Play like a justice

December 29, 2009
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There’s an opportunity to play a fantasy version online of nearly every sport. Sports nuts spend weeks researching players preparing for fantasy drafts, hoping to build a perfect fantasy team.

But what about those people who may have an interest in sports but would prefer to spend hours pouring over legal briefs? Let me introduce you to FantasySCOTUS.net.

Started in October, the Premier Supreme Court Fantasy League let’s you in on the action and “play like the 10th justice.”

I first heard about Fantasy SCOTUS a couple months ago, but forgot about it until I realized my fantasy football season is over. It works like this: For every case the U.S. Supreme Court justices grant cert, you predict the outcome of the case, the split, and the justices in the majority and in the dissent. Points are assigned based on how accurate your predictions are.

Students, teachers and unemployed attorneys can play for free. Everyone else is supposed to pay either $5 or $10, unless you are a current Supreme Court clerk -- they aren’t allowed to play.

The site was created by a recent law school grad working in government. A league feature should be added soon and you can still sign up.

We got a kick out of this in the office and debated about signing up. Anyone playing and willing to give us the scoop on how you’re doing?
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  1. The practitioners and judges who hail E-filing as the Saviour of the West need to contain their respective excitements. E-filing is federal court requires the practitioner to cram his motion practice into pigeonholes created by IT people. Compound motions or those seeking alternative relief are effectively barred, unless the practitioner wants to receive a tart note from some functionary admonishing about the "problem". E-filing is just another method by which courts and judges transfer their burden to practitioners, who are the really the only powerless components of the system. Of COURSE it is easier for the court to require all of its imput to conform to certain formats, but this imposition does NOT improve the quality of the practice of law and does NOT improve the ability of the practitioner to advocate for his client or to fashion pleadings that exactly conform to his client's best interests. And we should be very wary of the disingenuous pablum about the costs. The courts will find a way to stick it to the practitioner. Lake County is a VERY good example of this rapaciousness. Any one who does not believe this is invited to review the various special fees that system imposes upon practitioners- as practitioners- and upon each case ON TOP of the court costs normal in every case manually filed. Jurisprudence according to Aldous Huxley.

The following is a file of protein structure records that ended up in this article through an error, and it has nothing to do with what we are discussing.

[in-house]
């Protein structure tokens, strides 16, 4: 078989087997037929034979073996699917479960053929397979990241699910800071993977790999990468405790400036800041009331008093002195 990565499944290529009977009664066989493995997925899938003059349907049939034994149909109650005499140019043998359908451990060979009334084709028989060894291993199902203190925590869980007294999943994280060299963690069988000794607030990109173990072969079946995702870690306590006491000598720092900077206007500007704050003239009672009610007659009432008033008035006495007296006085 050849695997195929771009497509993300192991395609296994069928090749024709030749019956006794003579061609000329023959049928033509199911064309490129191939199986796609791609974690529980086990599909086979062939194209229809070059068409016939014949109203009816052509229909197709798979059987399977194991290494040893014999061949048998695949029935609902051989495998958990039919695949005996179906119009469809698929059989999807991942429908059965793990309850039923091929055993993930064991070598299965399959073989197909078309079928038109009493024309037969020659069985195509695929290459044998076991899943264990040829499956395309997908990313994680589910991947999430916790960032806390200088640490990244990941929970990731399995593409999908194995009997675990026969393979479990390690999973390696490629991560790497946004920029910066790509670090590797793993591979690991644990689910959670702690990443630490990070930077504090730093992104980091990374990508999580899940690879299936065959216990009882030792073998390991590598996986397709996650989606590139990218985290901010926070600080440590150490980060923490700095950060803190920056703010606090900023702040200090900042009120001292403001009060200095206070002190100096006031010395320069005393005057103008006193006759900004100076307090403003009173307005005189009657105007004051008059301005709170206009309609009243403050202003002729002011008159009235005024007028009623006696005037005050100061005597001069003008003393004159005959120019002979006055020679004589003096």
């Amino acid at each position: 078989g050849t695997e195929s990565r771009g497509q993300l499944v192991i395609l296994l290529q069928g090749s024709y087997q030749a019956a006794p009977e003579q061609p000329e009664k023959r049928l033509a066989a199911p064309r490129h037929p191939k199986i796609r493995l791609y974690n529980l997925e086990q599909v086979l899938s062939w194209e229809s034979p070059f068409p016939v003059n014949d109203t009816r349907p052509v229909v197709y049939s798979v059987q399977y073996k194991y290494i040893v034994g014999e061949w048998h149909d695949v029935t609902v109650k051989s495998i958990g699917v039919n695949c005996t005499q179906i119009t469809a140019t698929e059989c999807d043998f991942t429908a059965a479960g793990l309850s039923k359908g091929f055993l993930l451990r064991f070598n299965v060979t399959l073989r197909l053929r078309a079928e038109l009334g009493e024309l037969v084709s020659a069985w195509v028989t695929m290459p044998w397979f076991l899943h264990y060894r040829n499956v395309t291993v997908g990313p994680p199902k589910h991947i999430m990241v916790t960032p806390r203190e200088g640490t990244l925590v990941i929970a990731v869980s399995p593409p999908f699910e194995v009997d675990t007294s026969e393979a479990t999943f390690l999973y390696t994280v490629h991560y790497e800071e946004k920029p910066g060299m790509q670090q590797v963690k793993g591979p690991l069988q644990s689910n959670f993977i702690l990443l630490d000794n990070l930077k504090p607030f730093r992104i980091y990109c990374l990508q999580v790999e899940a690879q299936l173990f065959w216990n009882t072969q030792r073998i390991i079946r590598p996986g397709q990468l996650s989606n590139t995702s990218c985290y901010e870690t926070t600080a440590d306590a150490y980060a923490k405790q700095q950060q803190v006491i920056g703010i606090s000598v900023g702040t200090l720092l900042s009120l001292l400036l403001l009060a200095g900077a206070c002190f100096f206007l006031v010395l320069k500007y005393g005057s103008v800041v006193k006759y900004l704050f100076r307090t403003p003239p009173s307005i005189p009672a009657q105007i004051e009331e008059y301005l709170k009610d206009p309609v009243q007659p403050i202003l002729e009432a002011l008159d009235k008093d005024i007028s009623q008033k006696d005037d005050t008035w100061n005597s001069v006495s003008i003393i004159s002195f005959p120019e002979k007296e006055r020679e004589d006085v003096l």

2. Any attorneys who practice in federal court should be able to say the same as I can ... efiling is great. I have been doing it in fed court since it started way back. Pacer has its drawbacks, but the ability to hit an e-docket and pull up anything and everything onscreen is a huge plus for a litigator, eps the sole practitioner, who lacks a filing clerk and the paralegal support of large firms. Were I an Indiana attorney I would welcome this great step forward.

  3. Can we get full disclosure on lobbyist's payments to legislatures such as Mr Buck? AS long as there are idiots that are disrespectful of neighbors and intent on shooting fireworks every night, some kind of regulations are needed.

  4. I am the mother of the child in this case. My silence on the matter was due to the fact that I filed, both in Illinois and Indiana, child support cases. I even filed supporting documentation with the Indiana family law court. Not sure whether this information was provided to the court of appeals or not. Wish the case was done before moving to Indiana, because no matter what, there is NO WAY the state of Illinois would have allowed an appeal on a child support case!

  5. "No one is safe when the Legislature is in session."

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